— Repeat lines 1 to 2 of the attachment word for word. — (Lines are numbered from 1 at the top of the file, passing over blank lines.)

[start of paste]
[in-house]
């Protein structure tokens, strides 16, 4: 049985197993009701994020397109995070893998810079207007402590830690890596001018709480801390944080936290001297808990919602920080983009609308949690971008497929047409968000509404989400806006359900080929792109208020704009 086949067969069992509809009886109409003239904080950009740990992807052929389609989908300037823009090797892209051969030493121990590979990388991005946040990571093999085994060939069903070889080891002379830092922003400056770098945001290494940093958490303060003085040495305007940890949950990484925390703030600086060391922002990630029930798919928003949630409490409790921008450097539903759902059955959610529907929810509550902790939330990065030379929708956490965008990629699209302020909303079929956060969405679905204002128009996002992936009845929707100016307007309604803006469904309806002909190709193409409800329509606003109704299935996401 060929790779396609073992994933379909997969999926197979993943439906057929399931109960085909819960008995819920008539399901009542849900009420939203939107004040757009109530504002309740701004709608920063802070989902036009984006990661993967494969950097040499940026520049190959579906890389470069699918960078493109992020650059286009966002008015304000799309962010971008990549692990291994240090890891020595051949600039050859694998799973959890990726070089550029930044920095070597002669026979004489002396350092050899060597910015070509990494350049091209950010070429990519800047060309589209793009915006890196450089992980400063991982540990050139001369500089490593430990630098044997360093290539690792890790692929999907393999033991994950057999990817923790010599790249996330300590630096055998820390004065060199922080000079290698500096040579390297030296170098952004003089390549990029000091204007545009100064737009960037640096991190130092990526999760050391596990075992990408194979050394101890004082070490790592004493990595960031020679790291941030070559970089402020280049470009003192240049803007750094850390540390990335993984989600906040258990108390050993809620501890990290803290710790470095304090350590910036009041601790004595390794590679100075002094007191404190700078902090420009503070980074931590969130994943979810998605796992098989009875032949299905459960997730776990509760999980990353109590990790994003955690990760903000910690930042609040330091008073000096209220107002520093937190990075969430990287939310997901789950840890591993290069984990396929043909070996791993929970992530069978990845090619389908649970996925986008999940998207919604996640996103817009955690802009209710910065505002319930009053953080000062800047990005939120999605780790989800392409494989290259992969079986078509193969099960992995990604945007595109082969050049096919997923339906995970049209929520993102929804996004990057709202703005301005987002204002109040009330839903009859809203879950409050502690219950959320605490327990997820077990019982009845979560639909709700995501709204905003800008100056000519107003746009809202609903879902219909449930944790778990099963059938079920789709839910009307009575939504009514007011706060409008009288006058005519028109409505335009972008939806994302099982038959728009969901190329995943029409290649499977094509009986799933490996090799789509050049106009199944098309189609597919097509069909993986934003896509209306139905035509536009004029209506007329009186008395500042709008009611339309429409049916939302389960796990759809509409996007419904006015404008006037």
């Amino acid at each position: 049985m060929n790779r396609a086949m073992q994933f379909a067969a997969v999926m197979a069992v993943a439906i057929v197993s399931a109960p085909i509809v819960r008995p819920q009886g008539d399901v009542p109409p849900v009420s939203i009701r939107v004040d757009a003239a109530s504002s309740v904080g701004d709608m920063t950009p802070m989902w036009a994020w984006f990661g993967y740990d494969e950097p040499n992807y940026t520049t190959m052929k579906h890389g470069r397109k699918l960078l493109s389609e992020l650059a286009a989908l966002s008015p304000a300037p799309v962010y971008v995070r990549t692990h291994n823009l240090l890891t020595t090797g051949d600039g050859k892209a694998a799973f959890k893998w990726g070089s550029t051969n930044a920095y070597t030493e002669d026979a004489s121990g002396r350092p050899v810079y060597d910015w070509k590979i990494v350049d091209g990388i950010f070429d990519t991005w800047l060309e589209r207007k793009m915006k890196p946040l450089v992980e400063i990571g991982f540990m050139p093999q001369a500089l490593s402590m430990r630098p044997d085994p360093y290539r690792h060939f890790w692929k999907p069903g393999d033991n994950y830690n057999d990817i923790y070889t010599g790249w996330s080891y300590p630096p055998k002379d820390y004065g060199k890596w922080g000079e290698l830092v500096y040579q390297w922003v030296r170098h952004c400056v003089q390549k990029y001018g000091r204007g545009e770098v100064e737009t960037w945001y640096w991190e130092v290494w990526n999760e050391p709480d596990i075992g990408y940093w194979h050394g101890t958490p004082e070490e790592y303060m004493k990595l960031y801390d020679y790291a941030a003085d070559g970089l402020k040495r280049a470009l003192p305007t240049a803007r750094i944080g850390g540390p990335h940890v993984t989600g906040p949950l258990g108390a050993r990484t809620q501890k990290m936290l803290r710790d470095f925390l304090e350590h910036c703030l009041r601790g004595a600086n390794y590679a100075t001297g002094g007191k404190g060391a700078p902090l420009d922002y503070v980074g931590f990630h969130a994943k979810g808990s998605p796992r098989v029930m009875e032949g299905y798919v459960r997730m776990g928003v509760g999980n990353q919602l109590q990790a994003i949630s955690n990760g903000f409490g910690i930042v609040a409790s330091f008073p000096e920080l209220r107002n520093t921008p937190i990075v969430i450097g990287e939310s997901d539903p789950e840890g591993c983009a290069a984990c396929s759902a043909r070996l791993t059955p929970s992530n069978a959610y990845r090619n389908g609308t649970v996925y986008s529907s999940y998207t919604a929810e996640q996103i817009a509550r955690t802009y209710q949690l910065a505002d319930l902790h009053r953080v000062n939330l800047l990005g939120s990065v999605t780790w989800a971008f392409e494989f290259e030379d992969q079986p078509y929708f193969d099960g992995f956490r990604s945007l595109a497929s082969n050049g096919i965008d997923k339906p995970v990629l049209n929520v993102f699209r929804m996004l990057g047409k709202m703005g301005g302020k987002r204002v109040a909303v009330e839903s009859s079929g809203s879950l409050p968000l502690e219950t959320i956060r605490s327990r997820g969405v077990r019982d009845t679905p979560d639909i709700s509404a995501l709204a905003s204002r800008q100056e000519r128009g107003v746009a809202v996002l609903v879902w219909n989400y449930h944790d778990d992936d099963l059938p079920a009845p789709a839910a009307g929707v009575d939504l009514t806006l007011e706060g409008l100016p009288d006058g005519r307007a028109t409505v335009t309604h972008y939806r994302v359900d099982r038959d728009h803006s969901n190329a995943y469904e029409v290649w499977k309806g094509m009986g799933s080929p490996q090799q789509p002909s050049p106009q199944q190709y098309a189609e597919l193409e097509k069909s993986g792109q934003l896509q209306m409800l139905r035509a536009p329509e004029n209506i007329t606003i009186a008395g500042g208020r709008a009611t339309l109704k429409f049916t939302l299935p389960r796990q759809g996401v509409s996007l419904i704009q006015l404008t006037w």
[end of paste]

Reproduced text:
[in-house]
């Protein structure tokens, strides 16, 4: 049985197993009701994020397109995070893998810079207007402590830690890596001018709480801390944080936290001297808990919602920080983009609308949690971008497929047409968000509404989400806006359900080929792109208020704009 086949067969069992509809009886109409003239904080950009740990992807052929389609989908300037823009090797892209051969030493121990590979990388991005946040990571093999085994060939069903070889080891002379830092922003400056770098945001290494940093958490303060003085040495305007940890949950990484925390703030600086060391922002990630029930798919928003949630409490409790921008450097539903759902059955959610529907929810509550902790939330990065030379929708956490965008990629699209302020909303079929956060969405679905204002128009996002992936009845929707100016307007309604803006469904309806002909190709193409409800329509606003109704299935996401 060929790779396609073992994933379909997969999926197979993943439906057929399931109960085909819960008995819920008539399901009542849900009420939203939107004040757009109530504002309740701004709608920063802070989902036009984006990661993967494969950097040499940026520049190959579906890389470069699918960078493109992020650059286009966002008015304000799309962010971008990549692990291994240090890891020595051949600039050859694998799973959890990726070089550029930044920095070597002669026979004489002396350092050899060597910015070509990494350049091209950010070429990519800047060309589209793009915006890196450089992980400063991982540990050139001369500089490593430990630098044997360093290539690792890790692929999907393999033991994950057999990817923790010599790249996330300590630096055998820390004065060199922080000079290698500096040579390297030296170098952004003089390549990029000091204007545009100064737009960037640096991190130092990526999760050391596990075992990408194979050394101890004082070490790592004493990595960031020679790291941030070559970089402020280049470009003192240049803007750094850390540390990335993984989600906040258990108390050993809620501890990290803290710790470095304090350590910036009041601790004595390794590679100075002094007191404190700078902090420009503070980074931590969130994943979810998605796992098989009875032949299905459960997730776990509760999980990353109590990790994003955690990760903000910690930042609040330091008073000096209220107002520093937190990075969430990287939310997901789950840890591993290069984990396929043909070996791993929970992530069978990845090619389908649970996925986008999940998207919604996640996103817009955690802009209710910065505002319930009053953080000062800047990005939120999605780790989800392409494989290259992969079986078509193969099960992995990604945007595109082969050049096919997923339906995970049209929520993102929804996004990057709202703005301005987002204002109040009330839903009859809203879950409050502690219950959320605490327990997820077990019982009845979560639909709700995501709204905003800008100056000519107003746009809202609903879902219909449930944790778990099963059938079920789709839910009307009575939504009514007011706060409008009288006058005519028109409505335009972008939806994302099982038959728009969901190329995943029409290649499977094509009986799933490996090799789509050049106009199944098309189609597919097509069909993986934003896509209306139905035509536009004029209506007329009186008395500042709008009611339309429409049916939302389960796990759809509409996007419904006015404008006037």